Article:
Stroke patients to hit right notes for City of Culture celebrations

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Written by Karen Ireland

A choir which is to be made up of stroke patients and their families and supporters will hit all the right notes by taking part in a spectacular show next month as part of the UK City of Culture celebrations thanks to a lottery windfall from Culture for All.

Stroke Odysseys, was awarded a grant of £9,690, in the latest round of funding, to help patients and their families along with volunteers form a choir. The organisation is one of 24 projects to receive a total of £184,187, from the Big Lottery Fund and Arts Council of Northern Ireland’s Culture for All programme which has now closed for applications.

Culture for All is a small grants programme which offered grants of up to £10,000 to communities across Northern Ireland wanting to play a part in the UK City of Culture celebrations in 2013. Community organisations could apply for funding up until the end of August to run arts and culture projects and activities linking in with the historic event, encouraging talent and improving the lives of people in communities.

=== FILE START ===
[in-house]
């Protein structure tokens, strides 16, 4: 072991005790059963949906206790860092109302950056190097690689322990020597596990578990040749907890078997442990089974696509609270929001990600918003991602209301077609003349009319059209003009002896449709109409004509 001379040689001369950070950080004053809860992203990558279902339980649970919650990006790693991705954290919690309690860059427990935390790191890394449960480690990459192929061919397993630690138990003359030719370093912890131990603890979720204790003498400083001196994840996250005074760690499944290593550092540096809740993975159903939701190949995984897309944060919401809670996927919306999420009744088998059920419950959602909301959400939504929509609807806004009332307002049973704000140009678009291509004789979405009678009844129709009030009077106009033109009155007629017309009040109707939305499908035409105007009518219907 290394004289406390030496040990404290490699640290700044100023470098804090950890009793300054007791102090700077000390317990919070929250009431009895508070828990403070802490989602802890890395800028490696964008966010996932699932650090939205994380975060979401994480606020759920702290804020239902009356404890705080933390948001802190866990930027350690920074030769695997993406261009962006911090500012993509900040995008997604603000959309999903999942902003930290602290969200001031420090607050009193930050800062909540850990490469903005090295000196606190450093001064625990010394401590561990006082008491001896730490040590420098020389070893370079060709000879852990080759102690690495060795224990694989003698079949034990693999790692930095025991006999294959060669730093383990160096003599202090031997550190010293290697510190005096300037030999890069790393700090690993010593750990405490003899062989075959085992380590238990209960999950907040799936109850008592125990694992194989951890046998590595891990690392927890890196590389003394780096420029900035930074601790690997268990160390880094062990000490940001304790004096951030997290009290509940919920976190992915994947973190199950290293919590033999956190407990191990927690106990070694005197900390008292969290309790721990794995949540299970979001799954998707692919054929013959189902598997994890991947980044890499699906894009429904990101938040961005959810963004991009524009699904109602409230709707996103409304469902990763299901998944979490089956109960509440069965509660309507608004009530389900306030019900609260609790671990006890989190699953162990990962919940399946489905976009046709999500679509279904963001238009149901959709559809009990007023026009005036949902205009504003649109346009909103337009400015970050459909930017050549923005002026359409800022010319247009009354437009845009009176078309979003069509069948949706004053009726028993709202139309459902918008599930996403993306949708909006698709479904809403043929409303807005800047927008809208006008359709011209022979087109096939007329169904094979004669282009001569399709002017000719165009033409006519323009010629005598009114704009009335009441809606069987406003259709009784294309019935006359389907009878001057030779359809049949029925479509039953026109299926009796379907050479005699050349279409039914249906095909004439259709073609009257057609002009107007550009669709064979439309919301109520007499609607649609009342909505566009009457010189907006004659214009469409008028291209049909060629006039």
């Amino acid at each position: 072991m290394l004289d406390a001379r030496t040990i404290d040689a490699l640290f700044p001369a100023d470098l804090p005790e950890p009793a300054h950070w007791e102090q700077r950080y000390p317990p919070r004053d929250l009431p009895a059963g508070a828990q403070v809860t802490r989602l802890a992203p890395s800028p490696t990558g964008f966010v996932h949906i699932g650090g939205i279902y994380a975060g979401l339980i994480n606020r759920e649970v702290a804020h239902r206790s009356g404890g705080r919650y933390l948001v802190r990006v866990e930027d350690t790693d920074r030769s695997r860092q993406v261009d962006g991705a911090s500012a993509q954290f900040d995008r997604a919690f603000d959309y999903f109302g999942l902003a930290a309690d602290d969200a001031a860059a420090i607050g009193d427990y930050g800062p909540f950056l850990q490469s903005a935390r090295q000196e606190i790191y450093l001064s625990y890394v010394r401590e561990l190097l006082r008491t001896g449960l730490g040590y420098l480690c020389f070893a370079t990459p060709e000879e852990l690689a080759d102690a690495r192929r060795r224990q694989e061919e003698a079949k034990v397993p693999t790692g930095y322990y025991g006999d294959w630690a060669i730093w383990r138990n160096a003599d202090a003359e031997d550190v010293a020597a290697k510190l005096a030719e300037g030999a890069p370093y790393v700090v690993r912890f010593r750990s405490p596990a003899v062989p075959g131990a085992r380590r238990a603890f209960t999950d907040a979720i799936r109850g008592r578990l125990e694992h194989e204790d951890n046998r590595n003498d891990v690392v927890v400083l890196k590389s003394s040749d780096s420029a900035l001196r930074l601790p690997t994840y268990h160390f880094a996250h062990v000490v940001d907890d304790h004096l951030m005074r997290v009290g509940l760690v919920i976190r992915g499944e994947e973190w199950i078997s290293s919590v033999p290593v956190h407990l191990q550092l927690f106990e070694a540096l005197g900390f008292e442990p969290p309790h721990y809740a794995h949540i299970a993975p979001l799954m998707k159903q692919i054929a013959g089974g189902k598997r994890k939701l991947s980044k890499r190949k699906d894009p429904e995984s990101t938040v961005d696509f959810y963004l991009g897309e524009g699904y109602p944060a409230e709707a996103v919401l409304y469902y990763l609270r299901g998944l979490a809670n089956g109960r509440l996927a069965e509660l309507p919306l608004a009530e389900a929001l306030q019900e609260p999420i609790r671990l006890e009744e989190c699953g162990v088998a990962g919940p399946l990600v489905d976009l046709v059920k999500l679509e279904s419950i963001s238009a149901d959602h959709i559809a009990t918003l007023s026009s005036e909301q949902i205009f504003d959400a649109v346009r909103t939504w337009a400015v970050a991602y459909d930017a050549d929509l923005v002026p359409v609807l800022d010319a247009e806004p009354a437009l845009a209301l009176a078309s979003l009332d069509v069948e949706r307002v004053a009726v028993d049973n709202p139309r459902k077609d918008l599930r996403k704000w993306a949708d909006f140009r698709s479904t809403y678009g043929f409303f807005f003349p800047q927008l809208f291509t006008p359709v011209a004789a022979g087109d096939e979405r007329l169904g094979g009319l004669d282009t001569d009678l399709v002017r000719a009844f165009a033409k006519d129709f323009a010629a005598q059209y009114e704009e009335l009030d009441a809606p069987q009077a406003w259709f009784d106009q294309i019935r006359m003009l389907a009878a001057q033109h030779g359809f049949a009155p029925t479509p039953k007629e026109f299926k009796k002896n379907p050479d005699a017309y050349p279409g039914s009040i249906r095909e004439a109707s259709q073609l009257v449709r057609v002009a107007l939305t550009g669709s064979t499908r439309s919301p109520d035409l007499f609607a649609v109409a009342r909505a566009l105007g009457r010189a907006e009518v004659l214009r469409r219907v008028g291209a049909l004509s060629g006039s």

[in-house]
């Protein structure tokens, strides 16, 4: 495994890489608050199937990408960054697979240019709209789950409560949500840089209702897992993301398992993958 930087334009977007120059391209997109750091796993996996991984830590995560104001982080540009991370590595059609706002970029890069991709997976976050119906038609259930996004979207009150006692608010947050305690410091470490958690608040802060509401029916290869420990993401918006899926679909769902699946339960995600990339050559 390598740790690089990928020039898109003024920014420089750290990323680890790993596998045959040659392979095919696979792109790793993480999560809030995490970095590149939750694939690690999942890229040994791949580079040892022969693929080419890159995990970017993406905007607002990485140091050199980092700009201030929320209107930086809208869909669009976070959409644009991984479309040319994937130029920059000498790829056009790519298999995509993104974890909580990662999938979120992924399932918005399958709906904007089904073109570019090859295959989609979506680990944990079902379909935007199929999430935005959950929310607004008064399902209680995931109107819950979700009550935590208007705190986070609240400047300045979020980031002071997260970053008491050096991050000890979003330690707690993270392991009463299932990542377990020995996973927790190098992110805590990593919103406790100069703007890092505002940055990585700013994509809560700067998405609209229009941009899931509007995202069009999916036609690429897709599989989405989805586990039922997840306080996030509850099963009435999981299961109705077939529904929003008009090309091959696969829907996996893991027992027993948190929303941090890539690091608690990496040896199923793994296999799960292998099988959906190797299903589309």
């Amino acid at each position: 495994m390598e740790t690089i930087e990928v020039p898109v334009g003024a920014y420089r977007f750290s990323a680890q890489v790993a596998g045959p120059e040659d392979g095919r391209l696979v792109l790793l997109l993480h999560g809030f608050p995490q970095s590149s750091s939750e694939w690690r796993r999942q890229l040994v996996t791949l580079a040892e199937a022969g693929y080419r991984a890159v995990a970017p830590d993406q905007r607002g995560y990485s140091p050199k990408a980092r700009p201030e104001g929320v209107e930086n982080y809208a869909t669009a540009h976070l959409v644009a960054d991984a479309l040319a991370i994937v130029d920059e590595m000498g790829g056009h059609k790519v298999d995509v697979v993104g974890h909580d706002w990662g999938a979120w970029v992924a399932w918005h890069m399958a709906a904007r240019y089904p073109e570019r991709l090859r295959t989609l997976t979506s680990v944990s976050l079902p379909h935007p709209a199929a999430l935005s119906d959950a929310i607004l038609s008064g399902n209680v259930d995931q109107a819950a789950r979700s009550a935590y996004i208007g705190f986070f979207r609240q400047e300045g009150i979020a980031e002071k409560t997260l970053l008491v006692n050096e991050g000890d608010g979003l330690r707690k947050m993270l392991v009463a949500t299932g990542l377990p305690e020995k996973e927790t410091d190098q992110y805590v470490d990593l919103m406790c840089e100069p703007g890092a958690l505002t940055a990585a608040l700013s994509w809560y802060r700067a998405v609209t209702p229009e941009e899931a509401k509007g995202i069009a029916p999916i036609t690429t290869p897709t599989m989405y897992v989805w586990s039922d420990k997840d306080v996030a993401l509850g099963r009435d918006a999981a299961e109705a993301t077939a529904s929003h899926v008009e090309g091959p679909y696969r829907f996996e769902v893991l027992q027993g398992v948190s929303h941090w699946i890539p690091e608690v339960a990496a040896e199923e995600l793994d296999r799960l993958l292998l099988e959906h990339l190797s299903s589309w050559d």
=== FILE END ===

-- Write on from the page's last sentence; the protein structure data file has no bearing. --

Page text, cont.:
Chris Rawlence, Creative Producer and Lyricist of Stroke Odysseys said creating a choir made up of people who had suffered a stroke will give a voice to those who have previously been unheard and often become invisible because of their conditions.

He added: “The project has been developed from Rosetta Life, which is a creative initiative which helps people with serious life threatening conditions expressive themselves through song, dance and performance and we advocate patients such as those who have had a stroke being able to tell their story and express themselves in this way.”

Stroke Odysseys will be teaming up with the stroke unit at Atnagelvin Hospital and NI Chest Heart and Stroke Association to gain referrals of patients who want to take part in the choir which will put on two special performances in Derry Playhouse in November.

Kay Duddy, from Omagh who volunteers with Chest Heart and Stroke Association, believes the project will make a huge difference to stroke patients.

She added: “This is a way for them to tell their story to express what has happened to them and to feel involved and part of something. I think it is a wonderful idea. I am not the best singer in the world but I am just looking forward to being part of something which is so special and which makes a difference.”

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